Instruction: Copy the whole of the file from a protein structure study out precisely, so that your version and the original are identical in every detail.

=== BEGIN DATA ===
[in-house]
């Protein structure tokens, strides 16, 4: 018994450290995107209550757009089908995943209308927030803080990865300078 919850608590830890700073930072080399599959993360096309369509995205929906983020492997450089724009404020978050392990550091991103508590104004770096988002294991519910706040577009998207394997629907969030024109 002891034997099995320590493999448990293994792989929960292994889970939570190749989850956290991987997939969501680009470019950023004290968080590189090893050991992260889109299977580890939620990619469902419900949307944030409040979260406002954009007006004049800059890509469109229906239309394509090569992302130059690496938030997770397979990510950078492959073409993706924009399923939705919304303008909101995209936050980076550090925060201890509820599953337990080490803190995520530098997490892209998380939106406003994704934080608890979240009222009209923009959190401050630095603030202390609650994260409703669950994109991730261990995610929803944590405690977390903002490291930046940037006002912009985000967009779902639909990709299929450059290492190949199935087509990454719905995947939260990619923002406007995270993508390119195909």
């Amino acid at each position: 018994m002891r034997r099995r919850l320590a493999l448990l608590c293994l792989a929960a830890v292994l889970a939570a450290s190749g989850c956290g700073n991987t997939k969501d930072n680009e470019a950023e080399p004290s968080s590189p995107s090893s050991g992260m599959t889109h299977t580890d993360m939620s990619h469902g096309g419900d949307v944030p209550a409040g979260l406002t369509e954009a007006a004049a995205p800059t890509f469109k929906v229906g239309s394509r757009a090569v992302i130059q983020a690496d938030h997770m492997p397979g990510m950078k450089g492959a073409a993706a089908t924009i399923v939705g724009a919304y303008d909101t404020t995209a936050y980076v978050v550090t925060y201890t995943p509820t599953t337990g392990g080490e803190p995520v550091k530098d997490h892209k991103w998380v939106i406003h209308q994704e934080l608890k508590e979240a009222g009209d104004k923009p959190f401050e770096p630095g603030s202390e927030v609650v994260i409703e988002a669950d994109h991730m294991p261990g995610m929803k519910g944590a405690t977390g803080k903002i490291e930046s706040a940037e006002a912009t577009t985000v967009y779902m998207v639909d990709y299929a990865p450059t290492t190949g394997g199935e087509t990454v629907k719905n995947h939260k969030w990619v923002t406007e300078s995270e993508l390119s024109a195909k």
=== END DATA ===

[in-house]
């Protein structure tokens, strides 16, 4: 018994450290995107209550757009089908995943209308927030803080990865300078 919850608590830890700073930072080399599959993360096309369509995205929906983020492997450089724009404020978050392990550091991103508590104004770096988002294991519910706040577009998207394997629907969030024109 002891034997099995320590493999448990293994792989929960292994889970939570190749989850956290991987997939969501680009470019950023004290968080590189090893050991992260889109299977580890939620990619469902419900949307944030409040979260406002954009007006004049800059890509469109229906239309394509090569992302130059690496938030997770397979990510950078492959073409993706924009399923939705919304303008909101995209936050980076550090925060201890509820599953337990080490803190995520530098997490892209998380939106406003994704934080608890979240009222009209923009959190401050630095603030202390609650994260409703669950994109991730261990995610929803944590405690977390903002490291930046940037006002912009985000967009779902639909990709299929450059290492190949199935087509990454719905995947939260990619923002406007995270993508390119195909």
């Amino acid at each position: 018994m002891r034997r099995r919850l320590a493999l448990l608590c293994l792989a929960a830890v292994l889970a939570a450290s190749g989850c956290g700073n991987t997939k969501d930072n680009e470019a950023e080399p004290s968080s590189p995107s090893s050991g992260m599959t889109h299977t580890d993360m939620s990619h469902g096309g419900d949307v944030p209550a409040g979260l406002t369509e954009a007006a004049a995205p800059t890509f469109k929906v229906g239309s394509r757009a090569v992302i130059q983020a690496d938030h997770m492997p397979g990510m950078k450089g492959a073409a993706a089908t924009i399923v939705g724009a919304y303008d909101t404020t995209a936050y980076v978050v550090t925060y201890t995943p509820t599953t337990g392990g080490e803190p995520v550091k530098d997490h892209k991103w998380v939106i406003h209308q994704e934080l608890k508590e979240a009222g009209d104004k923009p959190f401050e770096p630095g603030s202390e927030v609650v994260i409703e988002a669950d994109h991730m294991p261990g995610m929803k519910g944590a405690t977390g803080k903002i490291e930046s706040a940037e006002a912009t577009t985000v967009y779902m998207v639909d990709y299929a990865p450059t290492t190949g394997g199935e087509t990454v629907k719905n995947h939260k969030w990619v923002t406007e300078s995270e993508l390119s024109a195909k």